Collaboration between competitors has been in fashion for quite some time. Back at the end of the 1980s, General Motors and Toyota assemble automobiles, Siemens and Philips develop semiconductors, Canon supplies photocopiers to Kodak, France’s Thomson and Japan’s JVC manufacture videocassette recorders. But the spread of what we call “competitive collaboration”—joint ventures, outsourcing agreements, product licensings, cooperative research—has triggered unease about the long-term consequences. A strategic alliance can strengthen both companies against outsiders even as it weakens one partner vis-à-vis the other. In particular, alliances between Asian companies and Western rivals seem to work against the Western partner. Cooperation becomes a low-cost route for new competitors to gain technology and market access. ICL, the British computer company, could not have developed its current generation of mainframes without Fujitsu. Motorola needs Toshiba’s distribution capacity to break into the Japanese semiconductor market. Time is another critical factor. Alliances can provide shortcuts for Western companies racing to improve their production efficiency and quality control. Yet the case for collaboration is stronger than ever. It takes so much money to develop new products and to penetrate new markets that few companies can go it alone in every situation. The risks of collaborating with rivals might seem daunting, but a study
by the Multidisciplinary Digital Publishing Institute finds the benefits are likely to outweigh any disadvantages. The study found that this kind of collaborative competition, when it lasted from three to five years, had more than a 50% chance of mutually reducing company costs.
“Nowadays, the best partner might be your direct competitor,” says Paavo Ritala, a professor of Strategy and Innovation at LUT University of Technology in Finland. “Competitors tend to face similar markets and use similar resources and technologies. They typically have to deal with similar challenges at large. Thus, with rising costs of R&D and globalizing competition, it often makes sense to collaborate with competitors on product development, innovation and joint manufacturing.” Another example is, YouTube and Vimeo have a similar relationship. During an innovation panel at the 2019 ForbesWomen Summit, Vimeo CEO Anjali Sud shared that the video platform joined forces with YouTube, one of its main competitors by allowing creators to publish their videos to YouTube, as well as to other video platforms.
The term “coopetition” whilst explaining a relatively contemporary idea, has been coined back in 1996 by Yale School of Management professor Barry Nalebuff and NYU Stern School of Business professor Adam M. Brandenburger when they noticed an increasing number of these kinds of partnerships among rivals, especially in the digital space, and set out to research the theory that turned into their book “Co-Opetition”.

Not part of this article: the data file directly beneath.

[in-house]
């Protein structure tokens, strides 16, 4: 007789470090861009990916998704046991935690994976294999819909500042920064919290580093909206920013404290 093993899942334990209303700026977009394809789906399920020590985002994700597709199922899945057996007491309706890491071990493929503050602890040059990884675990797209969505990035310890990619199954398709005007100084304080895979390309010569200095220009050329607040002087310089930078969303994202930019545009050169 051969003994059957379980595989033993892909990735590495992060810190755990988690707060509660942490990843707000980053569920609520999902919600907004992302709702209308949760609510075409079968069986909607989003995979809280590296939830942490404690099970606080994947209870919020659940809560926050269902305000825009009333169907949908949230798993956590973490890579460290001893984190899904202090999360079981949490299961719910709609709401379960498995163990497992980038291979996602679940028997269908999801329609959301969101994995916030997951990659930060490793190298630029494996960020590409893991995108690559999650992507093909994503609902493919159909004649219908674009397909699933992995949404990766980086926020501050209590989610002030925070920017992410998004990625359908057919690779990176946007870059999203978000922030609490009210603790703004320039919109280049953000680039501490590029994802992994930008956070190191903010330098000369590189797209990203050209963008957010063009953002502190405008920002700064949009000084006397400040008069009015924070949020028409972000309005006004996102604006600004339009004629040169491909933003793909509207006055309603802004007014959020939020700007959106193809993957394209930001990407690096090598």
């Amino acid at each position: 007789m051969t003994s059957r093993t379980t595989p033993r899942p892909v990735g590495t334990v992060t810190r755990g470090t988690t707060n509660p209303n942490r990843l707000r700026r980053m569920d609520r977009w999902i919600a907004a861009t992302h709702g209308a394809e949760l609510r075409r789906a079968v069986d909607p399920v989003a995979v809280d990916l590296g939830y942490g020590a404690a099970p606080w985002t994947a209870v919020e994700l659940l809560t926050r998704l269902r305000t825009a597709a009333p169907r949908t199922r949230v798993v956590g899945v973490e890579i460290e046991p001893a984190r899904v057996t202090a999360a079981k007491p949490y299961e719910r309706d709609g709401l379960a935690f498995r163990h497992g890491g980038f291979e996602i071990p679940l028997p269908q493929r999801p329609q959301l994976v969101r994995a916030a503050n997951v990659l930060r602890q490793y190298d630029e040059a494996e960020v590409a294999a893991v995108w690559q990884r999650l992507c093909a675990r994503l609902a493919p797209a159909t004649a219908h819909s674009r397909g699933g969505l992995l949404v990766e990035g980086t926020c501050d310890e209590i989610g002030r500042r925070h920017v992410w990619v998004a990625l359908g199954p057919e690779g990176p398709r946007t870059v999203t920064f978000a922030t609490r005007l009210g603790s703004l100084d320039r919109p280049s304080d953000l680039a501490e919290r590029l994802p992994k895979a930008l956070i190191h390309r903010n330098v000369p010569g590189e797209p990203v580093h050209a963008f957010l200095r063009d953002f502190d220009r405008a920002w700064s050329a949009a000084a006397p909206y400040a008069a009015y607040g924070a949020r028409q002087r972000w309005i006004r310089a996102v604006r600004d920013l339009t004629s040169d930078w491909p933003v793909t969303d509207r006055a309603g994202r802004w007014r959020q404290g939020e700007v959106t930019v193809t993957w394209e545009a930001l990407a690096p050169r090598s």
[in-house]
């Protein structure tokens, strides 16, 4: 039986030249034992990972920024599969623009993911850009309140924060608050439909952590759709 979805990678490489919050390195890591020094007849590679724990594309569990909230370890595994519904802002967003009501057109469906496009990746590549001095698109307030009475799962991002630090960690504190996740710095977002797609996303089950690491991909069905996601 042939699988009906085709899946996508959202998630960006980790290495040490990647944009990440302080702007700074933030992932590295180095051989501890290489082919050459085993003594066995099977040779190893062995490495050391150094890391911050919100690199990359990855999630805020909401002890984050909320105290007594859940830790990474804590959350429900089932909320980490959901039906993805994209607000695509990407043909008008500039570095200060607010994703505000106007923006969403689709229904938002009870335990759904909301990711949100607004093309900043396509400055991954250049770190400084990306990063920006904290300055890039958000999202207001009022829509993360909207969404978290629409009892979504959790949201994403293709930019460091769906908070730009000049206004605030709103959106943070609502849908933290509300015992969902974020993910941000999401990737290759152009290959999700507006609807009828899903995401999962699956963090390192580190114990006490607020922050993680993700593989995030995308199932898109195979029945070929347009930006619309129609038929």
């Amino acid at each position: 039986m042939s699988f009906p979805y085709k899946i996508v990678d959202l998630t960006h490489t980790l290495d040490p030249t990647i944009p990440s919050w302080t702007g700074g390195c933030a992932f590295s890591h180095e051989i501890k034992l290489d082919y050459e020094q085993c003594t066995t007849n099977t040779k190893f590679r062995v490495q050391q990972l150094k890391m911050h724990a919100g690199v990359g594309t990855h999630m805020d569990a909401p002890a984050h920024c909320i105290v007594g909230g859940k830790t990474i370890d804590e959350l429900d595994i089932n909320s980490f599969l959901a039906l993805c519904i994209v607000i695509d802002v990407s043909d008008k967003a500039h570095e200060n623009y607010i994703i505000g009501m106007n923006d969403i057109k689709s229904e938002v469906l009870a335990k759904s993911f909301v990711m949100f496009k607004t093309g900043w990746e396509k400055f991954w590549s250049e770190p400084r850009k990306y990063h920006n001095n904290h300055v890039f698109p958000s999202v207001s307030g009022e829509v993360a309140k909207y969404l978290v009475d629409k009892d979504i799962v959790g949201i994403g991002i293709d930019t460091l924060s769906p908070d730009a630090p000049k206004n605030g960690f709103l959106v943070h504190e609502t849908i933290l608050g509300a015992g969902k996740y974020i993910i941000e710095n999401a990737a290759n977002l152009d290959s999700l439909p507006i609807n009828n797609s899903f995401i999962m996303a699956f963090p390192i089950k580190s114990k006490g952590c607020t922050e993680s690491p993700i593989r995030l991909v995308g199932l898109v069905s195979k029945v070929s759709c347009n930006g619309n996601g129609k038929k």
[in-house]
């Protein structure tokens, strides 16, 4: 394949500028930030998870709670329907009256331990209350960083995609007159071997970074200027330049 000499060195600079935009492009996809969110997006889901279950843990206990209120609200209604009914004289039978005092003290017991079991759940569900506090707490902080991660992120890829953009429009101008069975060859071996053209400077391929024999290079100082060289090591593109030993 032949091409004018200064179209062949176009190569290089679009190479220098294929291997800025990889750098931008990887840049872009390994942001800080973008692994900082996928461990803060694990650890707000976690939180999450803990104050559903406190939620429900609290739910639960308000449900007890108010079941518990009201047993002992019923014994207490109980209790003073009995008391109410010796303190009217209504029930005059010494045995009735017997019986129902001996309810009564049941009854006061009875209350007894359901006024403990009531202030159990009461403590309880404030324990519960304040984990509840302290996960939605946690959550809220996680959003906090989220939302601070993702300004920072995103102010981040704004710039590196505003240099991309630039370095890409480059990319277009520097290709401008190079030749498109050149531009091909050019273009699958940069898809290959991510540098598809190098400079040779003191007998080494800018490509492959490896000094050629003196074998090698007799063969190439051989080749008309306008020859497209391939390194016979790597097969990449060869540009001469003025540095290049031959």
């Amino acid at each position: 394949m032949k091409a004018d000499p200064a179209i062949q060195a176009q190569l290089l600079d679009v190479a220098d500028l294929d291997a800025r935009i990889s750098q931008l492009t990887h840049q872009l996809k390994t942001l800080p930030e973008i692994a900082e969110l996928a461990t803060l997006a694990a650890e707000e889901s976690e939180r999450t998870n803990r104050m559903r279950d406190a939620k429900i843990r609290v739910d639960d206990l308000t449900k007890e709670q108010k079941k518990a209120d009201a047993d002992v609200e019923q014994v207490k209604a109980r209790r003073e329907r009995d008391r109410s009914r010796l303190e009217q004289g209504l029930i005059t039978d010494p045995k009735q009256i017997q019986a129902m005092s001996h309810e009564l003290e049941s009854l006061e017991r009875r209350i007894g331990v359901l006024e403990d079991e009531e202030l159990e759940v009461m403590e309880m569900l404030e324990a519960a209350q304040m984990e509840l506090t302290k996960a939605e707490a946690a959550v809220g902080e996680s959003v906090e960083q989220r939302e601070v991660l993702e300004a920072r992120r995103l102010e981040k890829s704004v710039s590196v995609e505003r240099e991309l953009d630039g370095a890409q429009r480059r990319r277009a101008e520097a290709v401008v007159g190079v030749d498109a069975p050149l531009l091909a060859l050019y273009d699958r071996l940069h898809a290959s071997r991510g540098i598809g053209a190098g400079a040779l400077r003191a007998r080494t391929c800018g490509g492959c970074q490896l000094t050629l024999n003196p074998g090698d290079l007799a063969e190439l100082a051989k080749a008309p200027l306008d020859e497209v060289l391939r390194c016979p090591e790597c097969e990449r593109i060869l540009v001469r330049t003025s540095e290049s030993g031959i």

The Role of Sales Enablement Technology
Collaboration serves to leverage the internal pool of talent, knowledge, and experience but also improves internal communication and empowers employees. The result is a boost in productivity, efficiency, and effectiveness, driving results. Technology empowers today’s workforces by connecting more employees than ever before. A sales enablement tool such as Seismic improves marketing and sales collaboration and communication by using real-time data from best practices and peers to determine what content is most effective at progressing deals and generating the highest ROI and then surfacing recommended content based on the Salesforce record and provide recommended sales collateral within their currently workflow.
For example, Seismic can integrate wherever your sellers work such as the CRM email and Slack. This allows sales reps to deliver the right message at the right time and allows them to remain focused on sales objectives, rather than on how to out-perform their peers.
How to Build Secure Defenses
For collaboration to succeed, each partner must contribute something distinctive: basic research, product development skills, manufacturing capacity, access to distribution. The challenge is to share enough skills to create advantage vis-à-vis companies outside the alliance while preventing a wholesale transfer of core skills to the partner. This is a very thin line to walk. Companies must carefully select what skills and technologies they pass to their partners. They must develop safeguards against unintended, informal transfers of information. The goal is to limit the transparency of their operations.